Your employer and President Obama are imploring you to become a better health care consumer. They want everyone to take a more active role in their care because it's vital to help slow the seemingly perpetual rise of health care expenses.
A growing number of companies offer high-deductible health plans that make their employees pay more for care out of pocket. Some workers also are finding that the cost of their coverage is now tied to the quality of their health or whether they smoke.
President Obama's health care overhaul promises to provide insurance coverage to millions of Americans. But the uninsured first have to figure out which plan suits them best.
Becoming a better health care consumer shouldn't require prodding because it can put more money in your pocket and keep big medical bills at bay. Here are four key principles to keep in mind.
1. Your numbers matter:
Many companies now provide biometric screening to their employees, and it's not a bad idea to take them up on the offer. This involves measuring variables such as body weight, cholesterol and blood pressure that can tell you whether you're at risk for developing heart disease or other problems.
Companies do this in part because they want their workers to nip health problems before they become full-blown -- and costly -- medical emergencies like a heart attack or diabetes. That means finding the right cholesterol drug or figuring out an exercise plan that helps you drop a few pounds and leave the cardiac risk zone.
Businesses frequently hire outside firms to coordinate these tests, so your boss won't know your individual test results, but the company may get data showing the averages for those covered under their plans.
2. Health insurance knowledge pays:
Knowledge is power, and in this instance, that power can help you avoid debt. Do some research before buying coverage.
You need an idea for what type of coverage fits best. For instance, if you don't have significant medical expenses, consider a high-deductible plan. It will cost less than more traditional plans, but the catch is you will have to pay more out of pocket when you use the medical system.
That $20 co-payment at the doctor's office may be replaced by a $90 bill.
Before committing to a plan, understand what kind of bill you may receive for surgery or a hospital stay. Then you can think about how easy or hard it would be to come up with that money. Do you have $5,000 stashed in a savings account to put toward an unexpected medical bill?
Look for a plan benefits summary that lays out key variables, such as the annual deductible, which is what you pay before most coverage starts. Also look for the coinsurance, which is the percentage of a bill from a big medical expense like surgery generally after you pay your deductible.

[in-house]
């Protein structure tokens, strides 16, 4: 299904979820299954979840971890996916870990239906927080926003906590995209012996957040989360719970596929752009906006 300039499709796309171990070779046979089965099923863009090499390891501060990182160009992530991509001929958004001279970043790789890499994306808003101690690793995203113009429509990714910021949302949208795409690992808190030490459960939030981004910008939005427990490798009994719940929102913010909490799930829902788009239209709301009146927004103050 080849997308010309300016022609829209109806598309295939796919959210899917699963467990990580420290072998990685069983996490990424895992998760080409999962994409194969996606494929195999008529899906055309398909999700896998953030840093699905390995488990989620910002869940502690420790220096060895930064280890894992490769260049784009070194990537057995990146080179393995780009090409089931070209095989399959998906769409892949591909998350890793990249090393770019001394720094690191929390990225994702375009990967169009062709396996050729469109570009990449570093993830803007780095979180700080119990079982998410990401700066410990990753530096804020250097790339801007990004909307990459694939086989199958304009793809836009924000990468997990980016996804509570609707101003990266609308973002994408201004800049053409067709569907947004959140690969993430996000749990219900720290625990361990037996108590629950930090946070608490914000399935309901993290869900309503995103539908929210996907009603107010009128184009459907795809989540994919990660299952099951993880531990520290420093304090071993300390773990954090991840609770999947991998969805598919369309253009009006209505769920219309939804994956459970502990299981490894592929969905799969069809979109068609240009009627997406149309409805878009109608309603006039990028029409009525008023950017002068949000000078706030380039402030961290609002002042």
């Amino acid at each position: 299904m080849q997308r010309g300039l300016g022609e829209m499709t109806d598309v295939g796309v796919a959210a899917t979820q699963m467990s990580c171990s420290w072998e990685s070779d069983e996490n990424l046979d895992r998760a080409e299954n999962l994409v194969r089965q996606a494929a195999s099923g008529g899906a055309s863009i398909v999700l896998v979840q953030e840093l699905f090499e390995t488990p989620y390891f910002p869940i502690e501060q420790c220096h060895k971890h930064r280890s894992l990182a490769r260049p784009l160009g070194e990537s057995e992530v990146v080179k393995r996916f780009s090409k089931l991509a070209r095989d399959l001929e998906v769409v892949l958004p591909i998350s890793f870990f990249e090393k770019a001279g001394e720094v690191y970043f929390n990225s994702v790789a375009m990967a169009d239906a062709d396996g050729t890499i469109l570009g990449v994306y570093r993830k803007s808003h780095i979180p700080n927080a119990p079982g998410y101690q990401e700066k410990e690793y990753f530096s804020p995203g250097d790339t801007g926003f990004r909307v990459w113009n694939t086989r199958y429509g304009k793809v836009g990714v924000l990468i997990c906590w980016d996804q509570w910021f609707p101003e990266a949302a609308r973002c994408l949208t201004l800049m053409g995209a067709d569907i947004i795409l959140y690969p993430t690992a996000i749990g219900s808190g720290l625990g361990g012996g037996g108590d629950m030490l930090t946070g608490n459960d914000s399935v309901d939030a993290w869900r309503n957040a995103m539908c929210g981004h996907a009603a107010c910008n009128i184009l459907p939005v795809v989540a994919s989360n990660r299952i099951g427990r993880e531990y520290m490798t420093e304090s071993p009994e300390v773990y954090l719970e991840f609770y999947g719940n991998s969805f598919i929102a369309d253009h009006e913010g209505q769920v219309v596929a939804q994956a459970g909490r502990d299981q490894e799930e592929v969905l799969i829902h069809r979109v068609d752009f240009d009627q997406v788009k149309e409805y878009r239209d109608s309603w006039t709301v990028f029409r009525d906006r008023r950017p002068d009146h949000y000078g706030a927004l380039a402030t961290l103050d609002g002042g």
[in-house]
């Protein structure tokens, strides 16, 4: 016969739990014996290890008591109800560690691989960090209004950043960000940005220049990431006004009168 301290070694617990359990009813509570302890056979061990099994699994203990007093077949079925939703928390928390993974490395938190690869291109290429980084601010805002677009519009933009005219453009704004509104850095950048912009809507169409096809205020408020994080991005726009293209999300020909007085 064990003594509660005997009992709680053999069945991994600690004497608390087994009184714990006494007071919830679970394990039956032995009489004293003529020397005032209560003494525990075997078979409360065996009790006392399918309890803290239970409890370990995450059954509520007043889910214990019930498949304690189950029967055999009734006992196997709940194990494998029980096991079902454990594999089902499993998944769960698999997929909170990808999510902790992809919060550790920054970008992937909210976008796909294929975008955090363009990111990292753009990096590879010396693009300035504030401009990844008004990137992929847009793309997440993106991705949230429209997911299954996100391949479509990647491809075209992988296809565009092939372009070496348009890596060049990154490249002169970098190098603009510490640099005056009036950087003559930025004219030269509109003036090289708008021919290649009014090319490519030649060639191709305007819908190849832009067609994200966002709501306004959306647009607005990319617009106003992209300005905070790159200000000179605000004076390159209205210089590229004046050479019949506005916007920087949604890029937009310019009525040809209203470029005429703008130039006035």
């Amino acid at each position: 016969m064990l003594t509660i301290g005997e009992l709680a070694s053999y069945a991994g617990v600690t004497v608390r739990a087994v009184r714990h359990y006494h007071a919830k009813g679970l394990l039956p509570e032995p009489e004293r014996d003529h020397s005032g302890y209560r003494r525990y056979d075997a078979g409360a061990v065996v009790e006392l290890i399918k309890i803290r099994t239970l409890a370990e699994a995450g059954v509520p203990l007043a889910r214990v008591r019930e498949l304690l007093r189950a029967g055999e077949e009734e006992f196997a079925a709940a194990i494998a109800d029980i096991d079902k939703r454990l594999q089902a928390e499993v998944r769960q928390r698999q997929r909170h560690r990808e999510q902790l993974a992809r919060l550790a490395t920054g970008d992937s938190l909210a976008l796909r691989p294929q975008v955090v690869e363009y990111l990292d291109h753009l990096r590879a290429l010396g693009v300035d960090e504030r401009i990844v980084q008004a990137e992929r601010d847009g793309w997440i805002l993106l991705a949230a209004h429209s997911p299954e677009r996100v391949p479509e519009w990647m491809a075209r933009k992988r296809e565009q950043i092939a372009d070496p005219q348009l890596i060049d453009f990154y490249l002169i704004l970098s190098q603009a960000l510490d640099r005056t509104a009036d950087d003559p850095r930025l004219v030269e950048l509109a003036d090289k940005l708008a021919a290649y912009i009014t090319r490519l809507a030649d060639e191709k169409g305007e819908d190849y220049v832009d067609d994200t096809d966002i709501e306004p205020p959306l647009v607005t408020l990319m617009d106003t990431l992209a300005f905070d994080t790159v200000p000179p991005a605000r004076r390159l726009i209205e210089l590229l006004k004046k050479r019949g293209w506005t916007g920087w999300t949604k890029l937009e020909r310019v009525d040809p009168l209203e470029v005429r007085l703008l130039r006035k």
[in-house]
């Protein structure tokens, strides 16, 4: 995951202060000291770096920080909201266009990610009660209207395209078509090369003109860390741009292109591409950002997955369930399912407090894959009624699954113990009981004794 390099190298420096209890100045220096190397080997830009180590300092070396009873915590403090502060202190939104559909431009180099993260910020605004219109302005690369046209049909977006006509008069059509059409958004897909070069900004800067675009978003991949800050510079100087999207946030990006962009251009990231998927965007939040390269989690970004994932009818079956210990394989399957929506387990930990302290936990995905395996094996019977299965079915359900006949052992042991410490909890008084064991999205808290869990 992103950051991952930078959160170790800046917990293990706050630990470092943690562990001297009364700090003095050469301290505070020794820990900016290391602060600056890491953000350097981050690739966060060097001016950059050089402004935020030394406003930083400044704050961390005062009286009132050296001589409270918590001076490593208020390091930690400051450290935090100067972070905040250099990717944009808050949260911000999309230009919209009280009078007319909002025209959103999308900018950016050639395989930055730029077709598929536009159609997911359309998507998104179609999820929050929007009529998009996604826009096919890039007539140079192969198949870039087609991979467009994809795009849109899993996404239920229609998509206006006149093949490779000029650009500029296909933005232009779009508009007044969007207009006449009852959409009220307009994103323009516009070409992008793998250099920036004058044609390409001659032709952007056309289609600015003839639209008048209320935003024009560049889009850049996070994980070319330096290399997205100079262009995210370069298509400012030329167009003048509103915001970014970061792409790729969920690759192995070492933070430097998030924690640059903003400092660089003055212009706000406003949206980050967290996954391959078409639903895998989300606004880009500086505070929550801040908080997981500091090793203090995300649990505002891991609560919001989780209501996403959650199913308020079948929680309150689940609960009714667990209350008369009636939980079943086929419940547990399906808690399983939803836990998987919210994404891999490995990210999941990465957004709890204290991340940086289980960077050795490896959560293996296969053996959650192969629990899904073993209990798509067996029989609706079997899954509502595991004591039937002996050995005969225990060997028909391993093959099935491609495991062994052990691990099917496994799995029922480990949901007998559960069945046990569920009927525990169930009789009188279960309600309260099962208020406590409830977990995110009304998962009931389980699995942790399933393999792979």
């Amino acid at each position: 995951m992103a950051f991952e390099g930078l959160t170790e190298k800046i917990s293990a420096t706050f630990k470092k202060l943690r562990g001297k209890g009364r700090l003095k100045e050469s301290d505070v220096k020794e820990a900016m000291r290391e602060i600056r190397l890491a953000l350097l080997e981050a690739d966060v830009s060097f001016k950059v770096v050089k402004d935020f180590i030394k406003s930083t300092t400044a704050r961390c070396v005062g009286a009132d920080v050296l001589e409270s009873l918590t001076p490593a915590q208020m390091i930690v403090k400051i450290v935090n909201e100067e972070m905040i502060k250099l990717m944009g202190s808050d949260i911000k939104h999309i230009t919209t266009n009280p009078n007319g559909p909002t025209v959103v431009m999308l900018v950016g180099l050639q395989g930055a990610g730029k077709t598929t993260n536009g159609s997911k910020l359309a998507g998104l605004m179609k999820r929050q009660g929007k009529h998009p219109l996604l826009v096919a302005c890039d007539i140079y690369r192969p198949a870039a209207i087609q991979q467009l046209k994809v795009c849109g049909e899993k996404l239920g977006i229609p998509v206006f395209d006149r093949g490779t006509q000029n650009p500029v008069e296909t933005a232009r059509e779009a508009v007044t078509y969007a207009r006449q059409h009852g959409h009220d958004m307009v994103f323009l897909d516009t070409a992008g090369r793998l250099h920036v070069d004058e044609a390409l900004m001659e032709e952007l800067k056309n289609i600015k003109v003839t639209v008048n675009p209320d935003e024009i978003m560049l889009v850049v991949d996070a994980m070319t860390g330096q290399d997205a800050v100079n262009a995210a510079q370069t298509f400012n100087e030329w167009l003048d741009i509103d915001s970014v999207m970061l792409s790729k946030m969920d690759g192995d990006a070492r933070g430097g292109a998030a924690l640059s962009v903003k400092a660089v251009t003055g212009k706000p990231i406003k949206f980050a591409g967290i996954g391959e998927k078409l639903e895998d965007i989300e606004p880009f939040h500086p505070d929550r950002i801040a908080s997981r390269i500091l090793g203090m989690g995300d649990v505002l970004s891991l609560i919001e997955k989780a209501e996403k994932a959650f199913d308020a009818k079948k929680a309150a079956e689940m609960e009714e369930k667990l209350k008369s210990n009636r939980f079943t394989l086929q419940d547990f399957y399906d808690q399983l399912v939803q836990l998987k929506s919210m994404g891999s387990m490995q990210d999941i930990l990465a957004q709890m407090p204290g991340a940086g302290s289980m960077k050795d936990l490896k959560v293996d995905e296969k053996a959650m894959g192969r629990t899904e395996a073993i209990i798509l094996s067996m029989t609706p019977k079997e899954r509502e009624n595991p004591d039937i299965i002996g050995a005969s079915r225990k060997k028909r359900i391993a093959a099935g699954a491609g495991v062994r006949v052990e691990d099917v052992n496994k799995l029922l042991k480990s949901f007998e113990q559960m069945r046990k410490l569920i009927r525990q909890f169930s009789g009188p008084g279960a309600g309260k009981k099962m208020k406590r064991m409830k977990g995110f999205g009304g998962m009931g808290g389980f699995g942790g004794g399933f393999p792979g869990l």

A plan may offer 90 percent coinsurance, which would leave you with only 10 percent of the bill. That sounds great, but 10 percent of a $9,000 surgery is $900.
3. All prescriptions are not priced equally:
Many patients with prescription drug coverage are enrolled in a plan that offers three or more payment levels. Savings can found by sorting through these tiers.
First-tier drugs come with average co-payments of $10, the second tier averages $29 and the third averages $52, according to a recently released study of employer-sponsored health insurance from the Kaiser Family Foundation.
If you have tiered coverage, ask your doctor if your prescription has a lower-tiered equivalent. Pharmacists also can check with doctors and adjust prescriptions from brand-name to generic, if a good option is available, said Carolyn Castel, a spokeswoman for CVS Caremark Corp., the nation's second-largest drugstore chain.
4. It helps to shop around:
The doctor's office has been the traditional destination for patients with the flu, bronchitis or a nasty case of poison ivy. But those visits can be pricey for patients with high-deductible insurance.
Walk-in clinics have been added to many drugstores and grocery stores over the past decade, and they may offer a better deal. Care at these places is typically handled by a physician's assistant or nurse practitioner.
Consider shopping around for surgery or care that isn't urgent, like a shoulder scope or an MRI exam. There may be a wide variation of prices charged among providers in your network, and that means you could find big savings for the portion of the bill you have to pay.
Unfortunately, shopping around doesn't mean making three phone calls to get three prices. Hospital pricing is murky and can depend on a patient's coverage. Plus a patient may receive more than one bill for a procedure.
Check to see if your health insurer has any tools to help you estimate your out-of-pocket expenses. They might be able to give you a reasonable idea, since the insurer will know coverage details like which doctor is in your plan's network.
The nation's largest insurer, UnitedHealth Group Inc., offers an online cost estimator that give customers approximations of their costs tailored to their coverage and factors such as whether they have met their annual deductible.
It can find some wide variations, depending on the provider. For instance, the bill for a knee MRI done in Seattle can range from $92 to $494 for a patient who has paid his deductible and is responsible for a 20 percent coinsurance payment.